What to Expect When Getting a New Pet

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If you’re thinking about welcoming a new pet into your family, you’ve probably realized that there’s a lot of preparation involved in making sure the transition from store or shelter to home goes smoothly. You’ll have to make sure that you’ll be able to safely and confidently assess, handle, and overcome any obstacles or bumps in the road that may arise when bringing the pet into your life. Whether you’re adopting or rescuing a dog, cat, hamster, bird, turtle, or anything in between, it’s important to do plenty of research beforehand so that you know exactly what to expect.

Before taking a trip to the pet store, shelter, or even browsing online, you’ll want to consider things like climate, cost, and care. These three C’s are what can help you to be more prepared, so that when the time comes, there are no surprises.



Climate is the most commonly overlooked aspect of owning a pet, and unfortunately, many pet owners don’t consider it before buying an animal and placing it in their home. Placing an animal in an environment not suited for its specific needs can put the animal at risk for short and long term health complications, depression, or even death.

Climate includes everything from the temperature of the space it will be living in, to the noise level of the household it will be a part of, to the size of the space necessary for the animal to get proper exercise. All of these factors will have to be considered and honestly assessed in order to avoid a situation wherein the pet is not getting enough attention, space, or sunlight. And just like welcoming a new baby into a home, getting a new pet may require that you “baby-proof” your house or yard to ensure the safety of the pet, as well.

It is extremely important to be honest with the current living conditions to avoid harming the pet. For example, if you find that you cannot provide a heat lamp that will keep the temperature of the space for your iguana at reasonable warmth, then you’ll have to consider what other small pet you could keep in the space you do have. Similarly, you wouldn’t want to adopt a high-energy dog if you don’t have a large outdoor space for it to run around in.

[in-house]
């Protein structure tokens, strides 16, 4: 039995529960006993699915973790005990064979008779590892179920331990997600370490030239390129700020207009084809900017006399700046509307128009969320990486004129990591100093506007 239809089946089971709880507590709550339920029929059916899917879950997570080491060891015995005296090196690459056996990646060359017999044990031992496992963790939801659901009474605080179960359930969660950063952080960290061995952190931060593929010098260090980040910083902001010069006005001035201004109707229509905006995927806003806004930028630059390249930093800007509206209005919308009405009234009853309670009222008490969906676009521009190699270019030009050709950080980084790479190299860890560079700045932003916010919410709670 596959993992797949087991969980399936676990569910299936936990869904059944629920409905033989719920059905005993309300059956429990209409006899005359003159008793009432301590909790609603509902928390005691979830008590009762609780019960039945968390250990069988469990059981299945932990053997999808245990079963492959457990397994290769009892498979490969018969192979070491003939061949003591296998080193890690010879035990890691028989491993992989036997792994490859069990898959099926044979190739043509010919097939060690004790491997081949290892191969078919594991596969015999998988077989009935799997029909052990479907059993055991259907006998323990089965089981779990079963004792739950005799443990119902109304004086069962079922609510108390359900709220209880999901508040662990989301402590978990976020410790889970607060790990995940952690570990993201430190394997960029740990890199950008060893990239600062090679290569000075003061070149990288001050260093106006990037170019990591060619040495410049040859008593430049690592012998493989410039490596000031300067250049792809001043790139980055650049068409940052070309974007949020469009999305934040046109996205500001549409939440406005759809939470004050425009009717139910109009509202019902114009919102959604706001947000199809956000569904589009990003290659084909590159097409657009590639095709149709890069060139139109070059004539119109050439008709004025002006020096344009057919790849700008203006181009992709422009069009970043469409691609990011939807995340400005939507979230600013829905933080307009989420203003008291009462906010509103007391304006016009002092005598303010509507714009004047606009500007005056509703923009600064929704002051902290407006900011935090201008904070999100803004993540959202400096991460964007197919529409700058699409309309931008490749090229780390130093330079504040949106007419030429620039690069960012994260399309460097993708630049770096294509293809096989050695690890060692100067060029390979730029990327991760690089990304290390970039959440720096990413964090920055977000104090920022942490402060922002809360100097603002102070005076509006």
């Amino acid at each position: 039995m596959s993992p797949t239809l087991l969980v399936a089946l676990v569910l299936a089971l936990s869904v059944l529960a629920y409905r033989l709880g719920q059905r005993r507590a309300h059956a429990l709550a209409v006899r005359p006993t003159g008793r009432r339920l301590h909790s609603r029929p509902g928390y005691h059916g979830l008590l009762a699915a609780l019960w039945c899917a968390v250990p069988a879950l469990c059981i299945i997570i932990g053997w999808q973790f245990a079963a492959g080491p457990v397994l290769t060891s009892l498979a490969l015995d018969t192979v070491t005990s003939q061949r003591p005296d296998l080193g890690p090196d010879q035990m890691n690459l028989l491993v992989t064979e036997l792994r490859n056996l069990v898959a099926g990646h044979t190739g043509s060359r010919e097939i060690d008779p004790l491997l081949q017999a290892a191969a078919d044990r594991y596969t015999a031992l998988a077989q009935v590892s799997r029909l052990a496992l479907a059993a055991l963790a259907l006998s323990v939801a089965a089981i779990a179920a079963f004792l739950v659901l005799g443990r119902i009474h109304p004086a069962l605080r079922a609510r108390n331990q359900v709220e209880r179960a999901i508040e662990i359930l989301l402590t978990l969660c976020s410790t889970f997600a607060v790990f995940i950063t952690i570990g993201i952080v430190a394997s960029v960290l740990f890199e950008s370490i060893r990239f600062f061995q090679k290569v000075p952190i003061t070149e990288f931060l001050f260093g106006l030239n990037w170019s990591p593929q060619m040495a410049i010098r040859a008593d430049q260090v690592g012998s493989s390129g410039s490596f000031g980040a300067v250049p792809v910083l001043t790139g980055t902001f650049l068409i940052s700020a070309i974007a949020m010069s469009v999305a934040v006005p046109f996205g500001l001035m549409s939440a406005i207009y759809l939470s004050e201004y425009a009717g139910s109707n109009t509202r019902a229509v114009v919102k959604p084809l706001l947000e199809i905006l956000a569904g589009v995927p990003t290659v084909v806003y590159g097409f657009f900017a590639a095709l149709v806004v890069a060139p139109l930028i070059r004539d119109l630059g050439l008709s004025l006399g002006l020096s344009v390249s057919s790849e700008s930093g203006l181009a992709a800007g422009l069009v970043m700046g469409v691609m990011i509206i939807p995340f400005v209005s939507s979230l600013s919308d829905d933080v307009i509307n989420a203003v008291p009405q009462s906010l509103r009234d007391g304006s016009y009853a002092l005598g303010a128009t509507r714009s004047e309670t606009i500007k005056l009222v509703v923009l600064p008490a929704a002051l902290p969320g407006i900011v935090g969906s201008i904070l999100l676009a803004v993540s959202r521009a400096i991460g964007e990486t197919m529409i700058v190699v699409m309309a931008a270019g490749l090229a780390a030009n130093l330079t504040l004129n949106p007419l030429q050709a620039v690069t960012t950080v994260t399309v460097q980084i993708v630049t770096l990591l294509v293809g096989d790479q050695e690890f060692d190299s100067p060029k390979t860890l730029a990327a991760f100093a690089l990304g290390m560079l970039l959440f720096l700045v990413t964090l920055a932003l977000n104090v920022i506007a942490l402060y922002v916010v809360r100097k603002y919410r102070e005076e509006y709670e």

The next factor you’ll need to consider before getting a new pet are all of the expected (and unexpected) costs that are involved with training, owning, and caring for it. Of course, there are the obvious costs like food, toys, and shelter, but what about the costs of unforeseen vet bills, kennel costs for when you go on vacation, necessary behavioral training, or grooming sessions? Are you financially prepared to fork out hundreds, sometimes thousands, of dollars to go towards these expenses? If you’re not in the position to be able to comfortably afford maintaining and caring for your pet, then you should hold off until you have a more stable and reasonable budget.



The third most important thing you’ll need to prepare for is the care that will be involved with owning your new pet. Making sure your pet is comfortable, happy, and fulfilled goes far beyond simply keeping it fed. Caring for a pet takes time, patience, and energy, and may cause you to sacrifice free time, personal needs, or social obligations. It wouldn’t be fair to your pet if you spent most of the year travelling, or were frequently away from home for long periods of time. If you own multiple other pets and don’t have the time to adequately care for your pet, then accepting another into your home would seem irresponsible. Many times, young pets like puppies and kittens require extra care to be adequately trained and “broken in.” If you fear that time commitments, social obligations, and other responsibilities might take away from the attention needed to make your pet happy, then it’s probably best to hold off. Caring for a pet is all about prioritizing and sometimes putting the pet’s needs ahead of your own.


If you find yourself in need of a companion, with the proper space, equipment, financial means, and time necessary to own one, then this may be the perfect time to get a pet. Preparing to bring a new pet into your home will require time, energy, and care, and being a responsible pet owner will help your pet live a happy, fulfilled life. Doing research on the climate, costs, and care ahead of time will prepare you for anything you might expect, and will prevent any surprises down the road. Happy pet hunting!

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